8 Easy Hydration Tweaks For Weight Loss


8 Easy Hydration Tweaks For Weight Loss

It’s not just your food intake that helps you reach a healthy weight — but your sipping habits, too. “We can’t address weight without addressing health, and part of that puzzle is hydration,” says Melissa Majumdar, MS, RD, lead bariatric nutrition coordinator and dietitian for the Brigham and Women’s Center for Metabolic and Bariatric Surgery and spokesperson for the Academy of Nutrition and Dietetics. Essentially, if your body is short on what it needs to run properly — including adequate fluids — it’s not going to support weight loss.

More than that, what you choose to hydrate with matters, and there are some small changes you can make to up your intake of the right fluids to help move you toward your goal. Here are tips to keep in mind:


There’s an old adage that you should drink ice water to bump up your metabolism. Past studies looking at that have found the calorie-burn required to heat the water to body temperature wouldn’t make enough of an impact to change your weight in a manageable way. A better aim is to determine what temperature you like your water at so you’re more likely to drink more of it, says Majumdar.


Keeping a water bottle at your desk is a great strategy for drinking more. Plus, if you take a walking break to refill it regularly you can get in some added steps. Another pro tip: People tend to drink more when it’s out of a bottle with a spout or (reusable) straw, rather than a screw cap, says Majumdar.


Another common bit of weight-loss advice is to down some water before a meal to “fill you up.” That might have some basis in reality. According to a 2015 study in the journal Obesity, drinking 16 ounces of water 30 minutes before a meal helped participants lose about three more pounds compared to a control group. “If you are hungry, you should eat — not drink. But having water before eating can help you stop and first check in on your thirst,” says Majumdar. This critical pause may make you more mindful and in tune with why you’re eating, if it’s for physical hunger or out of stress, habit or boredom.


Surprise — both coffee and tea count toward your hydration needs, says Majumdar. For one, research shows coffee doesn’t actually dehydrate you (turns out, the liquid offsets any diuretic effect of caffeine). Two, caffeine intake has been associated with a lower BMI and body fat, per a meta-analysis review in 2018 in Critical Reviews in Food Science and Nutrition. However, it’s important to track what goes into your coffee — black or just a splash of milk contains far fewer calories and added sugar than a mocha with whipped cream.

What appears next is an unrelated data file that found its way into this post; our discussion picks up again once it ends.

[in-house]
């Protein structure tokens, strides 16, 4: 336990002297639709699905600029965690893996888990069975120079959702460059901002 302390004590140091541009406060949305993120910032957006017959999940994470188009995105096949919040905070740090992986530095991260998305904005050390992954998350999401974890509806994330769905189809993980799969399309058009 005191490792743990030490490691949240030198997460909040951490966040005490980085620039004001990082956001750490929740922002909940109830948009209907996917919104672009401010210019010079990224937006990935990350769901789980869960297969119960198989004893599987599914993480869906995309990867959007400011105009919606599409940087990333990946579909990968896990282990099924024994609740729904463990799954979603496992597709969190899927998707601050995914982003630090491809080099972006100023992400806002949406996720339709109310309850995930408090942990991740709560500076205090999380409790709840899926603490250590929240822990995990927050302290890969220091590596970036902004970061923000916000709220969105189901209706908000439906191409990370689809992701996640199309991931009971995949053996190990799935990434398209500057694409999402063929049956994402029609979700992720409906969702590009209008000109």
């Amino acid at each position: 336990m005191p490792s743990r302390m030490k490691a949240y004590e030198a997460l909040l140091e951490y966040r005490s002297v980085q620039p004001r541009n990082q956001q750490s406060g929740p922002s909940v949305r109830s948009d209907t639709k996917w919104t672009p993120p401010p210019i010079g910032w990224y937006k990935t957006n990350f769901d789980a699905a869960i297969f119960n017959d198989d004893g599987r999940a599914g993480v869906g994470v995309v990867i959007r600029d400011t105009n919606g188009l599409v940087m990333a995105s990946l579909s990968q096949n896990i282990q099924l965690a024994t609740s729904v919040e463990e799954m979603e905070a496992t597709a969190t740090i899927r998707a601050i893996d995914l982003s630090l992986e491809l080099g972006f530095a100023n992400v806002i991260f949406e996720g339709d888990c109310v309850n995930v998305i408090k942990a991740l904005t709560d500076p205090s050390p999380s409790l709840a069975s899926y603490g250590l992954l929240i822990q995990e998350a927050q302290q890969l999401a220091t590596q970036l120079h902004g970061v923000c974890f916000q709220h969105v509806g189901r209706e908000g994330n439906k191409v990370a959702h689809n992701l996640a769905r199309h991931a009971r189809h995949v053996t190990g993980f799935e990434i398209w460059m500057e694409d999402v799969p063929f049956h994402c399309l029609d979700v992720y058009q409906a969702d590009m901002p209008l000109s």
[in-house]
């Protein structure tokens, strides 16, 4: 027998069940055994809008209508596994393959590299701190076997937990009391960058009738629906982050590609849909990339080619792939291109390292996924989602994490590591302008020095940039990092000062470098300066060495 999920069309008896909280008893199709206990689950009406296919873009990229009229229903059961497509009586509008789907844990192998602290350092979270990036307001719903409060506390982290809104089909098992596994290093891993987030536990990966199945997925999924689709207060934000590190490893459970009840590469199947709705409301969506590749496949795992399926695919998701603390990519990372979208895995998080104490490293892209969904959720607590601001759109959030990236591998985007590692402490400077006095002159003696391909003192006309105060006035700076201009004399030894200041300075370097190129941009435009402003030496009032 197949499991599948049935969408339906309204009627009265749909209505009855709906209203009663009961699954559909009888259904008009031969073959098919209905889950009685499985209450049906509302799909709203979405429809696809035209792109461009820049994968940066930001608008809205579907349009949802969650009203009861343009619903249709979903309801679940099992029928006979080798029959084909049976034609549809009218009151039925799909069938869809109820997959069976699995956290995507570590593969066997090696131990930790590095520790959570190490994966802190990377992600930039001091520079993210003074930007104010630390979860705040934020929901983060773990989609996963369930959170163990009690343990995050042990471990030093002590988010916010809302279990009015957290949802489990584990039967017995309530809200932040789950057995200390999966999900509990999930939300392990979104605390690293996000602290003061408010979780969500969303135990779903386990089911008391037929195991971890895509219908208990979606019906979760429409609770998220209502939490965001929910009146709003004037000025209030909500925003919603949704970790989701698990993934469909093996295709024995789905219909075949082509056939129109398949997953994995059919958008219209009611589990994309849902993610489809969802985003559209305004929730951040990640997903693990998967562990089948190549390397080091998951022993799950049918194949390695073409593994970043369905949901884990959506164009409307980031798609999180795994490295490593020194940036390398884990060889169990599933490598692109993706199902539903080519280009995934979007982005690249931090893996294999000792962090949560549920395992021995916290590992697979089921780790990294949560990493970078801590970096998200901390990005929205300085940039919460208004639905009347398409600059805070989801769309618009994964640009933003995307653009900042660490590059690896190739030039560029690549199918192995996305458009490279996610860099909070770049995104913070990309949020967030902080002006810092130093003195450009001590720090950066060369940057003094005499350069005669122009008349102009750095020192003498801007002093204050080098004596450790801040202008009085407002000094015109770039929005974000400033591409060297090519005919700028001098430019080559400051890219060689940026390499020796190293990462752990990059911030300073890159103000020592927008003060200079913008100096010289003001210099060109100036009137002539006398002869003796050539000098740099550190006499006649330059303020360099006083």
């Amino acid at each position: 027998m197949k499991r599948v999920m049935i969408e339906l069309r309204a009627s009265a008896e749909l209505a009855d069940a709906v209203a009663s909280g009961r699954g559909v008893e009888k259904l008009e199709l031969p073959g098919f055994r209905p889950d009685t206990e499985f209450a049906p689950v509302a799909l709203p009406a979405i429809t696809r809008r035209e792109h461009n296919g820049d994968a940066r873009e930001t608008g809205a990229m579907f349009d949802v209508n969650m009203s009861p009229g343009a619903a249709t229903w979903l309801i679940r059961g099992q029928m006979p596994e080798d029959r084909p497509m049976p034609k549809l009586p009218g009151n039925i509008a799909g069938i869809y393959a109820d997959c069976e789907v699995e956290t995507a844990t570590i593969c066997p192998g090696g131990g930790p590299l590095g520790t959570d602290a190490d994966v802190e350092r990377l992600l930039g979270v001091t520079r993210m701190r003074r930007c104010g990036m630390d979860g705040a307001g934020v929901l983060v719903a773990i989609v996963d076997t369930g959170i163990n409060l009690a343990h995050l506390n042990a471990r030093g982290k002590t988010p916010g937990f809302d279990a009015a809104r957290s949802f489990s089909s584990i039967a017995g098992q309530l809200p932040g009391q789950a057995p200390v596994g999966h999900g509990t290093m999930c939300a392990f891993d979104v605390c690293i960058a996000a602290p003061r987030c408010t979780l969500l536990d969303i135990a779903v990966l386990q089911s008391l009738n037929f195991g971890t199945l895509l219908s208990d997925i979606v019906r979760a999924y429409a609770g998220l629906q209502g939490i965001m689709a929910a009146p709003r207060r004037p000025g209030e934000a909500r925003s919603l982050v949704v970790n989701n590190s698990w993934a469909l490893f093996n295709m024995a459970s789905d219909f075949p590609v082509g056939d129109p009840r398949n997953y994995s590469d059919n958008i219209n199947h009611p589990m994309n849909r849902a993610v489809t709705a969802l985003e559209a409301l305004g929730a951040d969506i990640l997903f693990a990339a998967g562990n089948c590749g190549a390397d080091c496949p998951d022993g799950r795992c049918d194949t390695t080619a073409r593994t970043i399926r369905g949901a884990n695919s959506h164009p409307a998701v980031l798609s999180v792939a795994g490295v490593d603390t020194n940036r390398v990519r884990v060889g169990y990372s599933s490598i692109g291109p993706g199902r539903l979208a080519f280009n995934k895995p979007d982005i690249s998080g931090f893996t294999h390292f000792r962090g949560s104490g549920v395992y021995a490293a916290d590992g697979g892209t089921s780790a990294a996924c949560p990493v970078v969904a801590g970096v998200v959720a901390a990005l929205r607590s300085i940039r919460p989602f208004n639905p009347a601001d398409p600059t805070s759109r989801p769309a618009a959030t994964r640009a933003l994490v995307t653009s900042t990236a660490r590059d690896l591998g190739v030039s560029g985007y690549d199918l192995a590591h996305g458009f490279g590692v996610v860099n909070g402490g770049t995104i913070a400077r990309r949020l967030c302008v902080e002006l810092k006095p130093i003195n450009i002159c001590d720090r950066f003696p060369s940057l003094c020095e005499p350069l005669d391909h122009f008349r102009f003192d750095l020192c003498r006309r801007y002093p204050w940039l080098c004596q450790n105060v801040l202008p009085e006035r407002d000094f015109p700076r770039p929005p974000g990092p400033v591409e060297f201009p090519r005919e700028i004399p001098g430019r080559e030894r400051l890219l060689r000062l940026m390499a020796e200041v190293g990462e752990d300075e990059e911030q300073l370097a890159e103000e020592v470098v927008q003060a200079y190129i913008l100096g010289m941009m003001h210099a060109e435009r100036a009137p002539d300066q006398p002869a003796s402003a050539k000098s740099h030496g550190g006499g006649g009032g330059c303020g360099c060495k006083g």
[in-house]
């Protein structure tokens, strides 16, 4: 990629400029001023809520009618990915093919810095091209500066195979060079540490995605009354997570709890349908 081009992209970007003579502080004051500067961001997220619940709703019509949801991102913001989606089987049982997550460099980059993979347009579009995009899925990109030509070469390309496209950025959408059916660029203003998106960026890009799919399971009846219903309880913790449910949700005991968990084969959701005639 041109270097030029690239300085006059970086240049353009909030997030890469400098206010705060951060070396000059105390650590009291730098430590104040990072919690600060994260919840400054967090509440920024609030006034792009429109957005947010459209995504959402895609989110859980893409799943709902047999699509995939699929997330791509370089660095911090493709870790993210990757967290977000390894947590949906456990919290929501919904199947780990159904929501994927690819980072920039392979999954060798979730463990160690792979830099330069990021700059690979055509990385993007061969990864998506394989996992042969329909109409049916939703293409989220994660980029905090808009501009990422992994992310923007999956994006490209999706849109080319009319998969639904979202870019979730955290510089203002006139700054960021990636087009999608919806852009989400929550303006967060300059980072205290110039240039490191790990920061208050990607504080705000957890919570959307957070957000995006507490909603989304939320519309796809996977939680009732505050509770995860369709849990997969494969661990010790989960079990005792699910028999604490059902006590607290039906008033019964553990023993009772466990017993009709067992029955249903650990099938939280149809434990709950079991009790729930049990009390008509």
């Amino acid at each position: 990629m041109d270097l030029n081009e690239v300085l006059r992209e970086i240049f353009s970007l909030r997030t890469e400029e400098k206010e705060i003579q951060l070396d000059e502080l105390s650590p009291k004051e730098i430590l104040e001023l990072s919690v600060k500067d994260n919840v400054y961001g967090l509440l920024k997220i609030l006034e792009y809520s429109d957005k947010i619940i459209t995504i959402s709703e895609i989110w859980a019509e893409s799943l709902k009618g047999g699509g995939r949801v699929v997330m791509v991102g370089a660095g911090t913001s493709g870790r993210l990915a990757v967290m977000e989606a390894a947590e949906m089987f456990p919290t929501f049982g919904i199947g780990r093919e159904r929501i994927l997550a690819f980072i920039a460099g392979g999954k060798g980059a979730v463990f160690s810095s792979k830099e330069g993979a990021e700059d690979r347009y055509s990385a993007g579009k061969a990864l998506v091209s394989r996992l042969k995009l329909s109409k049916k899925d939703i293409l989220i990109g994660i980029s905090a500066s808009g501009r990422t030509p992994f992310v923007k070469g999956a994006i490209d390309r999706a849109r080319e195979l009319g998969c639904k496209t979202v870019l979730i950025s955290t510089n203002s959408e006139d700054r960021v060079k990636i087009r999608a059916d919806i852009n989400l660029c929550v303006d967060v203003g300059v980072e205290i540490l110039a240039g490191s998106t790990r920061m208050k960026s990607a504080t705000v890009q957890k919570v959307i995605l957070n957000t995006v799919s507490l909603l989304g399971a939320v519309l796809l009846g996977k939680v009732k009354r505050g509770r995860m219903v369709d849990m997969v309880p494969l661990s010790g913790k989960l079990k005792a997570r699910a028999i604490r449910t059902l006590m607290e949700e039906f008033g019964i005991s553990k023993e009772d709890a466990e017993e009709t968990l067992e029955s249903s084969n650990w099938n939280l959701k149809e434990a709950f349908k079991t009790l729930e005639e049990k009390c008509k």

Just 30 and 34% of water consumed for men and women, respectively, is plain water, according to the CDC. If you find the plain stuff boring, add a light hit of flavor with things like melon balls, berries and basil, pineapple and mint or frozen watermelon cubes.


A well-publicized study last year sounded the alarm on all those trendy sparkling waters — the carbonation can scramble hunger signals to cause weight gain, it suggested. However, this study was done on rats. “We can’t generalize recommendations based on one study, especially if it’s animal-based, as it needs to be repeated with randomized-controlled human trials,” says Majumdar. Meaning: If you find sparkling water helps you stay hydrated throughout the day, there’s no reason to skip it out of fear of weight gain.


It’s no surprise sugar-sweetened drinks dump a lot of added sugar and calories into your diet. So, you’re best served ditching this habit. Exactly how is more difficult, but you’ll set yourself success if you have an idea of your personality. “For some patients, if they have some soda, they want more, so they go cold turkey. For others, they are better setting incremental goals, which allow them to build confidence while hitting milestones,” says Majumdar. For the latter approach, if you start off with four sodas a day, this week you might try three sodas a day with the aim of being completely off of it in a month, for example.


Don’t stop at beverages when it comes to hydrating. The National Academy of Sciences says you can meet 20% of your fluid needs through food. That’s difficult to quantify, says Majumdar, but it does give yet another reason to pack your diet with water-rich fruits and vegetables, which contain filling H2O and fiber.

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